Search Results: gardens

  • RELIGION

    The disruptiveness of an election year Easter

    • Andrew Hamilton
    • 15 April 2019
    2 Comments

    This year both the public and the Christian Easter are overshadowed by the forthcoming election. In the public world election means that assured people choose their rulers. In the Christian story election means that desperate people are chosen. Each kind of election has its place.

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  • FAITH DOING JUSTICE

    Economy v environment is no zero-sum game

    • Daniel Nour
    • 15 April 2019

    We've witnessed this confluence of economic opportunity with aid and development in Indonesia, where our support of local eco-tourism has revived communities with self-sustaining employment opportunities while preserving local rainforests from being felled for wood.

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  • ARTS AND CULTURE

    Not even with time travel

    • Earl Livings
    • 03 December 2018
    3 Comments

    You never will know all ... You'd have to be everywhere at once, be behind and in every word and act, flow with the charged breath of mote and light. To sum up: You'd have to be God. Poor Thing. For the one fact denied God is the unforeseen.

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  • ARTS AND CULTURE

    Cue God's applause

    • Barry Gittins
    • 20 November 2018
    8 Comments

    I am holy, no, to discriminate? But by doing so, I self-incriminate. I doubt the loud denouncing will dissipate before the promised election falls.  

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  • INTERNATIONAL

    Waking up to homelessness

    • Gillian Bouras
    • 19 October 2018
    11 Comments

    In London of the 1990s, I observed people sleeping under bridges, on doorsteps, in cardboard boxes. How they survived the winters, I never knew, and I suppose many didn't. Since the beginning of Greece's financial crisis in 2008 and the influx of refugees from the Middle East, similar scenes can now be seen in Athens.

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  • ENVIRONMENT

    Opera House ads are not 'food for everyone'

    • Francine Crimmins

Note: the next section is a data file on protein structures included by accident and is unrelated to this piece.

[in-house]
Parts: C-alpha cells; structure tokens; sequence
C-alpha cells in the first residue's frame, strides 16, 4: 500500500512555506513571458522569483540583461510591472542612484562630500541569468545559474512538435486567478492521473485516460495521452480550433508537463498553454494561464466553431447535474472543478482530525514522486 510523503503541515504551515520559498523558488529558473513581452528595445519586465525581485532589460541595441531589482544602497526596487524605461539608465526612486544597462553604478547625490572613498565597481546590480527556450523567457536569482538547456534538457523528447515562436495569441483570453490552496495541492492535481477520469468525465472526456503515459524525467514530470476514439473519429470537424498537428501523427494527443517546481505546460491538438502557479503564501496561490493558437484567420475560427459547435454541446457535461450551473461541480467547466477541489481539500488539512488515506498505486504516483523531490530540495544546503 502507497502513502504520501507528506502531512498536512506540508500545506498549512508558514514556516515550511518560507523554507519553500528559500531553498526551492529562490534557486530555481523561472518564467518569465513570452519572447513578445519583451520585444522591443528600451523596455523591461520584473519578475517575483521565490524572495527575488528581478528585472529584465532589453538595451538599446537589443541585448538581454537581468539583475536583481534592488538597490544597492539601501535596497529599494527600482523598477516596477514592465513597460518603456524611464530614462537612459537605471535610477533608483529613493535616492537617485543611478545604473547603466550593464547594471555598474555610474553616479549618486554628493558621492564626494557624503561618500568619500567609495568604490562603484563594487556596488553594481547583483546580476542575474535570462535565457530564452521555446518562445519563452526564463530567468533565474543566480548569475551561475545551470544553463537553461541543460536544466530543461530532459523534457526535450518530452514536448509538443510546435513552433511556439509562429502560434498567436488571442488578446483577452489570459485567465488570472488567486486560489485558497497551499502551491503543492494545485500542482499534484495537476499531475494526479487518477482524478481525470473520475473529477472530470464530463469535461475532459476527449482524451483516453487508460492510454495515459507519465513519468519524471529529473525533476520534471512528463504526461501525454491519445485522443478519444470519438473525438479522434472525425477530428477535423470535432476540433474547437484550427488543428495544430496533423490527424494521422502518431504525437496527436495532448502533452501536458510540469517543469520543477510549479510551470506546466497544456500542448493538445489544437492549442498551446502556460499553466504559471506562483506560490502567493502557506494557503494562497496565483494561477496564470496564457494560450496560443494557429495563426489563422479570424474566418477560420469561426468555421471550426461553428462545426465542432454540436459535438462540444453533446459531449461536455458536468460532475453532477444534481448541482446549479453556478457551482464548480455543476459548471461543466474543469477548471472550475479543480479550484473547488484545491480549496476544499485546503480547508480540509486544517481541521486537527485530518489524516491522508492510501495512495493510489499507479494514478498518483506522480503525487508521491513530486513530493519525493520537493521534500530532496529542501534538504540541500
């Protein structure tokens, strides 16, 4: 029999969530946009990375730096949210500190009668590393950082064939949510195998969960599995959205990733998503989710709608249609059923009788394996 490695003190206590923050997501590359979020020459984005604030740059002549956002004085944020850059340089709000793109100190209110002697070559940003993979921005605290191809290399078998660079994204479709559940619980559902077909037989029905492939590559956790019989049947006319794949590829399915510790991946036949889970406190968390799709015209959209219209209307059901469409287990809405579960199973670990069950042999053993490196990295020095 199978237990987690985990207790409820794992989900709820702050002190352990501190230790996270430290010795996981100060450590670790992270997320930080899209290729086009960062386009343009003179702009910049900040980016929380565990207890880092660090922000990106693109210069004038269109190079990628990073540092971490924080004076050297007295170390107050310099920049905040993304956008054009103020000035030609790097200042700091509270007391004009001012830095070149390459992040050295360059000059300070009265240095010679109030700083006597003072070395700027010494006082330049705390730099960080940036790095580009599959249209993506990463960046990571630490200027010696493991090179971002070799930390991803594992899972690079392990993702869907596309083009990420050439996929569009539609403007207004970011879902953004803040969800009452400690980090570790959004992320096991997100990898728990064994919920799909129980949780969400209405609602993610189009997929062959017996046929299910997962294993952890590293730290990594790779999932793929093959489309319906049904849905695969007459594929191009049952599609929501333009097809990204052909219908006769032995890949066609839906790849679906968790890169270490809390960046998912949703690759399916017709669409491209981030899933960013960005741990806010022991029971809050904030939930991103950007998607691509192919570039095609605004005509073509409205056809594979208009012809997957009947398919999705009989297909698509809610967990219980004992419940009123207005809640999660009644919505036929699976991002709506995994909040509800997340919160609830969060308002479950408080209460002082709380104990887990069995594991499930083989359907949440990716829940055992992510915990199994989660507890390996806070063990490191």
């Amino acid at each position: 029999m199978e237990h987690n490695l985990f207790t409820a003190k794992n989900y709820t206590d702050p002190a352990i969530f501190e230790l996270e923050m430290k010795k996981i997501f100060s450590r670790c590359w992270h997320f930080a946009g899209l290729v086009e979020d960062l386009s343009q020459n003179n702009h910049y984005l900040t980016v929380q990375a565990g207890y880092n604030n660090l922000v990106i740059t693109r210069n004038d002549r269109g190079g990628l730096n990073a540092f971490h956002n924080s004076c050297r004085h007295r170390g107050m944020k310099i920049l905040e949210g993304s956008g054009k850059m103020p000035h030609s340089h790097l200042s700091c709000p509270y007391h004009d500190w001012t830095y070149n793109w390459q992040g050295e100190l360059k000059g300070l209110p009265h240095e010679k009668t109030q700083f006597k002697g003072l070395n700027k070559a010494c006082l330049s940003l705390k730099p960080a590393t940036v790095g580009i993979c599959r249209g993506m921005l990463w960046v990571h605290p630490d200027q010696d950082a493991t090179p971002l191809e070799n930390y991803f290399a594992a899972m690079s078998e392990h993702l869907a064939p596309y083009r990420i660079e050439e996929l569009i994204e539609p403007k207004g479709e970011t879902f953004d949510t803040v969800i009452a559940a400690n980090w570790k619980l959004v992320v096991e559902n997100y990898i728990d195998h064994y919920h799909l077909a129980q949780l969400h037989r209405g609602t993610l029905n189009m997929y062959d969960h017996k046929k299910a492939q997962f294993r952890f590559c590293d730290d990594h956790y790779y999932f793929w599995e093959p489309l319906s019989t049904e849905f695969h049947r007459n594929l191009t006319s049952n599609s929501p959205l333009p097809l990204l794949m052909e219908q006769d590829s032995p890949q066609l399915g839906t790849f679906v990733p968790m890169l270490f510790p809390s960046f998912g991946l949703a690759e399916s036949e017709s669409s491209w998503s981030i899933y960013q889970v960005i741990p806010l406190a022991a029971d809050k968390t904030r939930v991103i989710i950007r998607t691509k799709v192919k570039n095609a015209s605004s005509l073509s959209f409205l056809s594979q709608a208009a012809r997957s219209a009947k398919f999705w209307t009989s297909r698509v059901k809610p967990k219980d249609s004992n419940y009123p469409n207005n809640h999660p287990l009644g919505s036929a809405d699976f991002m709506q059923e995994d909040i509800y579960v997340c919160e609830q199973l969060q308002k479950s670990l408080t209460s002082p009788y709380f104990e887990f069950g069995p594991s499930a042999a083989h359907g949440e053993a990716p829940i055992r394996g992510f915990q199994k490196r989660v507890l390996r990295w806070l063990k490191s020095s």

• 12 October 2018
    5 Comments

    There are a few ways an individual can interact with a public space. The first is to sit in or walk through it while crunching an apple. The second is to inhabit it, grow an apple tree and share it with others. The third is to grow the tree, pick the apples behind your neighbours' backs and sell them to Woolworths for a profit.

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  • INTERNATIONAL

    The present history of Greek religious tension

    • Gillian Bouras
    • 11 September 2018
    1 Comment

    The Venetians came to power in this part of the world after the fourth crusade, during which Constantinople was sacked: this episode is still spoken bitterly of in Greece. The Venetians made many attempts to suppress Orthodoxy, so that prejudice lingers.

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  • RELIGION

    Seeking cooperative globalisation

    • Frank Brennan
    • 18 June 2018
    2 Comments

    'Seeking cooperative globalisation with people from north and south, east and west, of all faiths and none, we dare to hope while committing ourselves to labour for the kingdom to come here on earth and hereafter as did.' Frank Brennan, Homily, 11th Sunday in Ordinary time, the Oratory of San Francesco Saverio Del Caravita, Rome, 17 June 2018.

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  • ENVIRONMENT

    Building ecological justice in organisations

    • Bronwyn Lay
    • 16 February 2018
    4 Comments

    A holistic, culture-sensitive ecological justice has its roots in the feelings, actions and awareness of each person and their relationships: human and otherwise. Organisations, a manifestation of our collective culture, must engage with the ecological challenges and not leave it to the individual, privatised space.

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  • ARTS AND CULTURE

    Among the gods of the Melbourne Cup

    • Andrew Hamilton
    • 03 November 2017
    9 Comments

    More recently, Mammon has dominated the Melbourne Cup. It has been targeted by wealthy international owners and stables who buy up the most likely stayers in order to buy the result. It has also been used by corporations to fuel their engines of misery that suck money and life out of many Australian families.

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  • INTERNATIONAL

    The wondrous life and death of Japanese cherry blossoms

    • Catherine Marshall
    • 20 April 2017
    4 Comments

    Cherry blossom season in Japan is anticipated all winter long but when it arrives it is nothing more than a tease. It is a kind of new year, a starting over, a washing clean of the slate and beginning afresh. But these blossoms hold in their being the promise of death. 'With cherry blossoms, we start things over,' translates my guide, from a haiku. 'And we find beauty not only in the cherry blossoms but also in how they flutter to the ground.' It's from that fluttering that we derive the most valuable of lessons.

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  • ARTS AND CULTURE

    Mme. Blanchard hits the roof

    • Ian C. Smith
    • 03 April 2017

    Riding her gondola, a skimpy thing like herself, she sees her balloon ablaze, begins her descent, feathered hat lost, a rushed farewell performance. The house roof's pitch steep, her rigging tangled, fire almost out, burned, broken, she can't hang on, she who once remained aloft all night over Rome.

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